McAllister observes that “a lot of people are starting to realize they're coming into their own personal power.” She and her peers have noticed a repetition in drawing cards from tarot's minor arcana, which represents a royal family, leading McAllister to believe that people feel a desire to “step into their sovereignty and grace and be a leader in their community, company or family,” which is usually symbolized by a queen or king.
She adds that, while devastating, the virus has also provided a sense of “stillness and rest,” allowing people to pause, “step aside from the bullshit,” and figure out ways to restructure a system that has become out of balance.
Suzanne Bishop, an art therapist and spiritual and pastoral counselor who practices under Intuit Now/OMawake LLC, does not recommend using tarot or any other reading as therapy; when appropriate, she will provide her clients with names of licensed counselors and therapists. However, she says that clients have seemed more drawn to the “metaphysics side of life” during the COVID-19 crisis.
“We are in a time of great change right now, materially and spiritually,” says Bishop.
Artist Genevieve Barbee-Turner has turned to tarot in a different way. Though she does casual readings, Barbee-Turner — who works under the name KI11ERPANCAKE — designed and released her own deck, Bridge Witches. She created it in response to what she views as the limited Christian and binary gender imagery in Rider-Waite, as well as its misogynistic origins, pointing out how Pamela Colman Smith, the Jamaican-British woman behind the deck's iconic designs, was never properly compensated or credited for her work.
She describes Bridge Witches as more reflective of the world around her, one that includes LGBTQ and non-binary people and people of color. She also uses the deck to explore issues currently affecting Pittsburgh, including gentrification, income equality, and homelessness.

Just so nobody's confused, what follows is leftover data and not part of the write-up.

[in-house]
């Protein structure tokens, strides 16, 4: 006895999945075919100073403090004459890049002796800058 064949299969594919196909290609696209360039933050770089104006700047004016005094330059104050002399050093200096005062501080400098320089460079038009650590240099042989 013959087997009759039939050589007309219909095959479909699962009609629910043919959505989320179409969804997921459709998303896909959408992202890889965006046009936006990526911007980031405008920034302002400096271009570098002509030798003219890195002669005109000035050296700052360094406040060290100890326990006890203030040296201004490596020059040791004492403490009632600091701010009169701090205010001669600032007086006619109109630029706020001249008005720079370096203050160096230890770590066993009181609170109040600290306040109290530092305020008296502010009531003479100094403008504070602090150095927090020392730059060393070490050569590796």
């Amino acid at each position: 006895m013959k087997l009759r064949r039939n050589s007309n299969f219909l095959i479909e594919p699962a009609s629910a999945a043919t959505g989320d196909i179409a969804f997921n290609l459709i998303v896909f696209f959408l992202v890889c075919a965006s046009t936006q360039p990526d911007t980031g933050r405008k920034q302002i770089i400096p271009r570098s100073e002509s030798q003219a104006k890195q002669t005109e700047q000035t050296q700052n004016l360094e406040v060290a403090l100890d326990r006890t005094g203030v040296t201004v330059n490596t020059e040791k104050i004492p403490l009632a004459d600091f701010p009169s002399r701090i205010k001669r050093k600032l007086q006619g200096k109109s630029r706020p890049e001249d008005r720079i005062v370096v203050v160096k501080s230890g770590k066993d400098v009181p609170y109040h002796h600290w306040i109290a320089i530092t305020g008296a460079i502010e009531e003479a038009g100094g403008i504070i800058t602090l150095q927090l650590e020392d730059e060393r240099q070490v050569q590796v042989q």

Barbee-Turner says one couple used her deck as they were planning their move to Pittsburgh, as it provided a different perspective on the city that didn't just focus on “pierogis and football.” “My deck is a living document,” says Barbee-Turner, adding that it also covers the influence of tech and gig culture, and millennial burnout.
She agrees that most people don't think tarot is magic, herself included. “People come to tarot with weird vague ideas of what tarot cards are,” says Barbee-Turner. “These cards are made in a printing facility that makes games.”
Even when used as a visually pleasing bit of fun, Barbee-Turner believes “entertainment and art have always forever been vehicles for social change,” and is currently working on a “feminist goth tarot deck” that uses horror film imagery as a vehicle to “tell more queer and feminist stories.” Overall, readers see tarot as a tangible tool that can be used for self-care, comfort, and connection, especially in a time when social distancing, shutdowns, and shelter-in-place orders have kept people physically apart.
“What the virus has taught me … is that there is tremendous loss and grief, and we immediately assume that the future will also be fearful,” says McAllister. “The unknown does not have to be fearful.”